From a casual armchair to tables and relief panels, more than a dozen pieces of furniture designed by Frank Lloyd Wright for the Price Tower are for sale at auction on October 1, 2019 by Heritage Auctions. Auction also includes architectural models and drawings by Dennis Oppenheim.
Auction Preview in Dallas September 26-30, 2019 at Heritage Auctions – Design District Showroom. 1518 Slocum Street, Dallas, TX 75207. Live Signature® Floor Auction is 11:00 AM Central Time, Tuesday, October 1, 2019.
Frank Lloyd Wright in the 2019 October 1 Design Signature Auction – Dallas #5420
Price Tower, Frank Lloyd Wright’s only realized skyscraper, built in Bartlesville Oklahoma in 1956, remains a fascinating and complex part of his legacy. It is at once a striking example of modern design, as well as an homage to the prairie days of his youth. His meticulous attention to each detail, no matter how small, from designing the building itself as well as the furniture and decor contained within, resulted in a Gesamtkunstwerk at a scale seldom seen.
Casual Armchair from Price Tower, Bartlesville, Oklahoma, 1956 By Frank Lloyd Wright (American, 1867-1959)
- Cast aluminum, fabric and paint
- 33 x 24-1/2 x 29 inches (83.8 x 62.2 x 73.7 cm)
- PROPERTY FROM THE COLLECTION OF PRICE TOWER ARTS CENTER, BARTLESVILLE, OKLAHOMA
- Estimate: $12,000 – $18,000.
Price Tower’s ‘Casual Chair’ otherwise known as the Sloped Armchair, was created for various spaces in the building, including H.C. Price’s executive office. Some forty were originally specified. The present example features the original silvered painted aluminum frame and Wright’s signature ‘red’ upholstery.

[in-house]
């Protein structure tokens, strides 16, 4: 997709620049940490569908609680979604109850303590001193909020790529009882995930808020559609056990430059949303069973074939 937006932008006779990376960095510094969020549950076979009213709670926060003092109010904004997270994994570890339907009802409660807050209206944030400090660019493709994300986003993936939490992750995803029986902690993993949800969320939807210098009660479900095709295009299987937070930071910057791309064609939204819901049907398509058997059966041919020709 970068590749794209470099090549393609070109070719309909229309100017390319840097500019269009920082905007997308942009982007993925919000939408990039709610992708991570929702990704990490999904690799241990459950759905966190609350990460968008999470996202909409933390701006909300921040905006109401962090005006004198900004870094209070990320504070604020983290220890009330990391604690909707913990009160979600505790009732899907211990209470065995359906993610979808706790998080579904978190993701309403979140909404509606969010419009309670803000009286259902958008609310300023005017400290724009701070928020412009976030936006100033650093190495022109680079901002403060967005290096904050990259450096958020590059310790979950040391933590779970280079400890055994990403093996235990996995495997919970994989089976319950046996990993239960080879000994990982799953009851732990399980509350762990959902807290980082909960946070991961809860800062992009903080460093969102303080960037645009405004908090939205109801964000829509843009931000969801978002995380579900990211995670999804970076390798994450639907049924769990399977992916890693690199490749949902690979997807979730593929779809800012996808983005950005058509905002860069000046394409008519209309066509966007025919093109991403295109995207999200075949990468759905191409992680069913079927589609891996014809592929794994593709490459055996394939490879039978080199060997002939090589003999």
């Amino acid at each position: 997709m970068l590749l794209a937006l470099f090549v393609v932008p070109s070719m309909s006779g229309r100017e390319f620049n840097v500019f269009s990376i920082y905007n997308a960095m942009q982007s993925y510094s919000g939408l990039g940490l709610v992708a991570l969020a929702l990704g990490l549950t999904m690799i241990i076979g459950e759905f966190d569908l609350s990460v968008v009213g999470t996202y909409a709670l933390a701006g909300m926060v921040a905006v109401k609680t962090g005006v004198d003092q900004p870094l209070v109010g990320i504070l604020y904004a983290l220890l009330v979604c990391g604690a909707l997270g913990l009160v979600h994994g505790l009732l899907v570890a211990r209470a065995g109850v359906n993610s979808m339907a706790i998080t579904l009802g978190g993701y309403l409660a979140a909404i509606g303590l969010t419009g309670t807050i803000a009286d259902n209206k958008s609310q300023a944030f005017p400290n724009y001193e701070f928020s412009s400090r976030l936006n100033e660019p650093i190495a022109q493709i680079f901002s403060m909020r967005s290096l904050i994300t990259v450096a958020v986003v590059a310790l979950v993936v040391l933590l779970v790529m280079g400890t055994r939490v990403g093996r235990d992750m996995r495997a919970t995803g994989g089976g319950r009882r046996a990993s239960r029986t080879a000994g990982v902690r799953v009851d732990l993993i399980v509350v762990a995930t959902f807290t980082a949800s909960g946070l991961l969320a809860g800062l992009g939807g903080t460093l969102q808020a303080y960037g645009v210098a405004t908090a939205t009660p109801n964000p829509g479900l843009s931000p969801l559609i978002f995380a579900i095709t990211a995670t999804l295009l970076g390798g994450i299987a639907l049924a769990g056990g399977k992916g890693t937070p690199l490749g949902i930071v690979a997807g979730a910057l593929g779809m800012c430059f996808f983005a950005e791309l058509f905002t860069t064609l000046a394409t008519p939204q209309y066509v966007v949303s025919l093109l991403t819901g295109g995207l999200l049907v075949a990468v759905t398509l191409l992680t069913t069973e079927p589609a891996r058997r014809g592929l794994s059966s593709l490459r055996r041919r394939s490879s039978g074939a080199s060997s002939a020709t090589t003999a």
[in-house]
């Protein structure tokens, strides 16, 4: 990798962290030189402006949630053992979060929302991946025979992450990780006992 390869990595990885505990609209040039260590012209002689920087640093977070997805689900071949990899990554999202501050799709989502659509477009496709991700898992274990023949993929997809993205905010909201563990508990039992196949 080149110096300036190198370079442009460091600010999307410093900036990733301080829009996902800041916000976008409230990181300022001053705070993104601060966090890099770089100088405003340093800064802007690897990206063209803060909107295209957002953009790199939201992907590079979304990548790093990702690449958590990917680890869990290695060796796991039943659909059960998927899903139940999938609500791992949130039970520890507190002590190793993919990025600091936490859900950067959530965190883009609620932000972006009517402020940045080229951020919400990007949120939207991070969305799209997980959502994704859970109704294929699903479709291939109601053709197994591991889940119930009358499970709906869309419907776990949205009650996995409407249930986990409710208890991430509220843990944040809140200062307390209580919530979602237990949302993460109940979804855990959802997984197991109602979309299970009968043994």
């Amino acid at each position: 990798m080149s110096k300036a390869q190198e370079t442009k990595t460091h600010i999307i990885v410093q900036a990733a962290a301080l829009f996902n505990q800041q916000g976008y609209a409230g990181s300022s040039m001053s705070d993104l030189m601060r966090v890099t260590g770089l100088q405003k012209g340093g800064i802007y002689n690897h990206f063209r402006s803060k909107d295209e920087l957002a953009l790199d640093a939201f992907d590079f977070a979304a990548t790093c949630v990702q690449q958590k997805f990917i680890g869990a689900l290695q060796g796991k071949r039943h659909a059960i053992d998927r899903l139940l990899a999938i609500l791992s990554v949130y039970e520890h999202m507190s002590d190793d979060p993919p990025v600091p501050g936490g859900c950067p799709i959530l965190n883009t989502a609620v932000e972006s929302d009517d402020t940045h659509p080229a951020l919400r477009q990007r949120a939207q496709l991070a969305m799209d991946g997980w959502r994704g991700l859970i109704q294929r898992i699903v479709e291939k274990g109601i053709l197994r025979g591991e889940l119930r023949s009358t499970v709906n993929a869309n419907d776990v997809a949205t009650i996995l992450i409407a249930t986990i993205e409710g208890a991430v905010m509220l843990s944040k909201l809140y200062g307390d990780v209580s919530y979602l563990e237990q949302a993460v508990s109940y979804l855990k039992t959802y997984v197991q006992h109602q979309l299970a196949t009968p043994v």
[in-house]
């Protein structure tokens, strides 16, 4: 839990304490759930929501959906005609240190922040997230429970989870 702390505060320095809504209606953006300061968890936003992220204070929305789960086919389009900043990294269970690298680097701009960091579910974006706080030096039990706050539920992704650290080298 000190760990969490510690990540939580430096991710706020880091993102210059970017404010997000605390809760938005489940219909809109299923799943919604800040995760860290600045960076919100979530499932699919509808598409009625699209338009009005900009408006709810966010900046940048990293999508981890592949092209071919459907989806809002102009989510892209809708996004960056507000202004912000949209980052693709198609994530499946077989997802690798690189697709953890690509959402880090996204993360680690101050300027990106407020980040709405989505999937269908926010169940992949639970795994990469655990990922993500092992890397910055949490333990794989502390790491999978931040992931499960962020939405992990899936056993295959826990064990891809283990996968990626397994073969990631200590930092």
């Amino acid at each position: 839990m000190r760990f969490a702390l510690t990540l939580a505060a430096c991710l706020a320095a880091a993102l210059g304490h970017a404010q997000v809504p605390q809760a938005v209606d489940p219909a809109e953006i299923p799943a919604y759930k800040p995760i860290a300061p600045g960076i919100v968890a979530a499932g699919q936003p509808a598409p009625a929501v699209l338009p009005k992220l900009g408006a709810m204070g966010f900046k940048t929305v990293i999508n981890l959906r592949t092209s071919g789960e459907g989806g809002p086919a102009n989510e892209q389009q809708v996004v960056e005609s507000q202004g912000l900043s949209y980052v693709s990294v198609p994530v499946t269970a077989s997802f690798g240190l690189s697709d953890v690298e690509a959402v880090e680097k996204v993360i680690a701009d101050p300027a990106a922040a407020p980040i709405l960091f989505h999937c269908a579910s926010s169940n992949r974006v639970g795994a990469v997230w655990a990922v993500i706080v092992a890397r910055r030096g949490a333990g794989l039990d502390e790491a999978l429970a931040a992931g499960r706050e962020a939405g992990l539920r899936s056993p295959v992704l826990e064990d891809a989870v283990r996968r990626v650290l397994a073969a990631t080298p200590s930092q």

Harold C. Price, Sr.’s legacy began in Bartlesville, Oklahoma, where he moved after graduating from the Colorado School of Mines in 1912. At the turn of the 20th Century, business in Bartlesville boomed upon discovery of vast and lucrative oil fields, with energy giants such as Getty and Phillips Petroleum (and 150 other oil companies) planting roots in the town. Price began as a chemist for a zinc smelting company, but once that venture failed, he and his brother, Joseph M. Price, found their fortune first by pioneering a unique form of welding, and later branched out into building oil and gas pipelines. Price, Sr. was a progressive and innovative man — the embodiment of America’s trailblazing self-conception. Once his business outgrew their facilities, he sought to commission a new office space from an architect who shared his forward-thinking vision. In this way, he and Frank Lloyd Wright, the architect he would eventually hire, were kindred spirits. His first choice was Bruce Goff, a maverick architect and professor at the University of Oklahoma where Price’s two sons, Harold, Jr. and Joe, were both students. Joe Price asked Goff to design the structure and although Goff expressed interest, he suggested that Frank Lloyd Wright would be a better choice. Shortly thereafter, Joe Price met Wright at a university lecture and subsequently implored his father to inquire about a commission. Originally, Price had envisioned a modest building of three or four stories to house the daily operations of the H.C. Price Company, but was swept away by Wright’s grand proposal for a 19-story skyscraper in the middle of the Oklahoma prairie and agreed to the historic undertaking. In fact, Wright made such an impression on the family he was hired to build two other structures after the success of Price Tower: a home in Phoenix, Arizona for Harold Price, Sr., and a home in Bartlesville, Oklahoma for Harold Price, Jr.